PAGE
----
There was great excitement in my Grandparents' Nashik house one day because a wild leopardess and her cubs had been spotted by the security guards. My grandparents' house is one in a compound of twelve bungalows, set on the banks of a lake and surrounded by grapevines and tomato farms. Shortly after the leopard sighting, the security guard's dog, Tommy, who was the pet of the compound wandering from porch to porch in search of a willing human playmate, went missing. After days of searching high and low, we feared that maybe he had been caught by the leopardess. I still remember all the residents upset at losing Tommy (as was I), and nervous at the idea of leopards in our midst. There were calls for the leopardess and her cubs to be removed at once, and we contacted both the Maharashtra Forest Department and Wildlife SOS to help us do this safely. In the end though, both the Forest Department and Wildlife SOS advised us that it wasn't safe to remove a mother with cubs, as great harm could come to them if we intervened at this delicate life stage. So instead, we had to learn to live with them, with adequate precautions (read past blog on how to live with leopards); ensuring sufficient space for both species to survive and thrive. Three months later, as the cubs grew older, the leopardess and her family moved away on their own and life returned to normal.
Top to Bottom: (1) My sketch of the Leopard family in Nasik (c) Ayan Kamath Mehra, (2) Security Camera footage of the Leopard Family
As an animal lover from an urban background, Nashik's leopardess was my first encounter with wildlife outside the safety of a safari. Importantly, it was also my first personal experience with potential human-wildlife conflict. This is why solving this issue holds a special place in my heart.
So to end 2023, with the help of supporters of @ayansartforconservation, I was able to adopt the Wildlife SOS leopard Ganesh, a not-so-lucky victim of human-wildlife conflict in another village in Maharashtra.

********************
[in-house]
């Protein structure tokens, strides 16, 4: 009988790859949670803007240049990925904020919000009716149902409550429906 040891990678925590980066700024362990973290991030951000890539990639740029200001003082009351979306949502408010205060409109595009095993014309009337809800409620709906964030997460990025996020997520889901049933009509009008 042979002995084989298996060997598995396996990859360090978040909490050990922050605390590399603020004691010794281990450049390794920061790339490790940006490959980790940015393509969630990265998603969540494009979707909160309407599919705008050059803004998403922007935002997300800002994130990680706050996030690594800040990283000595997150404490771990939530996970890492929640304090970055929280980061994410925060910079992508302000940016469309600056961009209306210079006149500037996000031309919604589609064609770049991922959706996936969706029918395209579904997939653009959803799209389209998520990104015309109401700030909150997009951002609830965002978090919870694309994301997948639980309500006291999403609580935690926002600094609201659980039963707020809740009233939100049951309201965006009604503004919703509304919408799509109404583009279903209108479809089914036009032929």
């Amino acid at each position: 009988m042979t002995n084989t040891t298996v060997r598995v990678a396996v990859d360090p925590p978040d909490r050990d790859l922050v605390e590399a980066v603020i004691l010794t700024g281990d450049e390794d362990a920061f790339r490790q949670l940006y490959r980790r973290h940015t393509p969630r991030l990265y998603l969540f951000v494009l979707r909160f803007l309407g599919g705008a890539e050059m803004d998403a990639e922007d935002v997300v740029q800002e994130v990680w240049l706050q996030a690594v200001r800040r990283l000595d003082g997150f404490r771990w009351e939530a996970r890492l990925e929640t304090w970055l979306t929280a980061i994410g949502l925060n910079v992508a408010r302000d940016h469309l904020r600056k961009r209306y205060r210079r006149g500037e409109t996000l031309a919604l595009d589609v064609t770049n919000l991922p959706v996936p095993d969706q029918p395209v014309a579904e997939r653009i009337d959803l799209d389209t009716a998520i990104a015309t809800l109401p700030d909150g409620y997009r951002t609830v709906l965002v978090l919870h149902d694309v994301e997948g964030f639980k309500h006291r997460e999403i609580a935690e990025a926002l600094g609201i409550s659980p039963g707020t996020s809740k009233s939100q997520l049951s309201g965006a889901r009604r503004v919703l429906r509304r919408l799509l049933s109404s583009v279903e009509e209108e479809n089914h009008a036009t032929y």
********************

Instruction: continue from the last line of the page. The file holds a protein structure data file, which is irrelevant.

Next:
Ganesh (c) Wildlife SOS
Ganesh is currently residing in the Manikdoh Leopard Rescue Centre, after being rescued from a small village in Maharashtra. At the time of rescue, he was a young leopard - just 3 years old. He wandered into the village in search of food, but was instead met with an angry mob, which - out of fear - wounded him very badly. If not for the swift action of Wildlife SOS and the Indian Forest Department, he likely would have died. Unfortunately, when he was rushed back to the Wildlife SOS facility, it was clear his wounds were extremely severe. Further, many of his wounds, including one of his eyes was badly infected. Wildlife SOS had to surgically remove one of his eyes just to ensure that the infection wouldn't spread. This left him permanently blind, as the other eye had an advanced cataract.
L to R: Manikdoh Leopard Rescue Centre (c) Wildlife SOS
Luckily, and despite all his past trauma, Ganesh is a very easy leopard to work with, says the Wildlife SOS staff. He was very trusting of the nurses and vets that cared for him, and they in turn adapted their care routine to adjust to his sightless condition by creating special enrichment activities. Ganesh acclimatized to the Manikdoh Leopard Rescue Centre swiftly.
In fact, he made a close friend - a male leopard called Vitthal. Ganesh's personality is the complete 'antithesis' to Vitthal's personality, and like with humans, perhaps this is why these opposites attract. It is uncommon for adult male leopards to bond in the wild, but the unusual and unfortunate circumstances that bring leopards like Ganesh and Vitthal to a rescue center can create unlikely and special friendships.
Ganesh & Vithhal (c) Wildlife SOS, Click arrow to see more images
Ganesh's story is extremely sad. Yet, in it, there is a glimmer of hope. After the angry mob, the Wildlife SOS team was able to help him. This shows how the meeting of humans and animals doesn't always have to be confrontational. Mankind should be responsible to restore nature that we have irresponsibly ruined. Wildlife SOS is spearheading this task through amazing rehabilitation stories like that of Ganesh the leopard. By learning to live with leopards like my grandparents and their neighbors did, by adopting rescued animals, or telling their stories, each one of us can be part of the solution.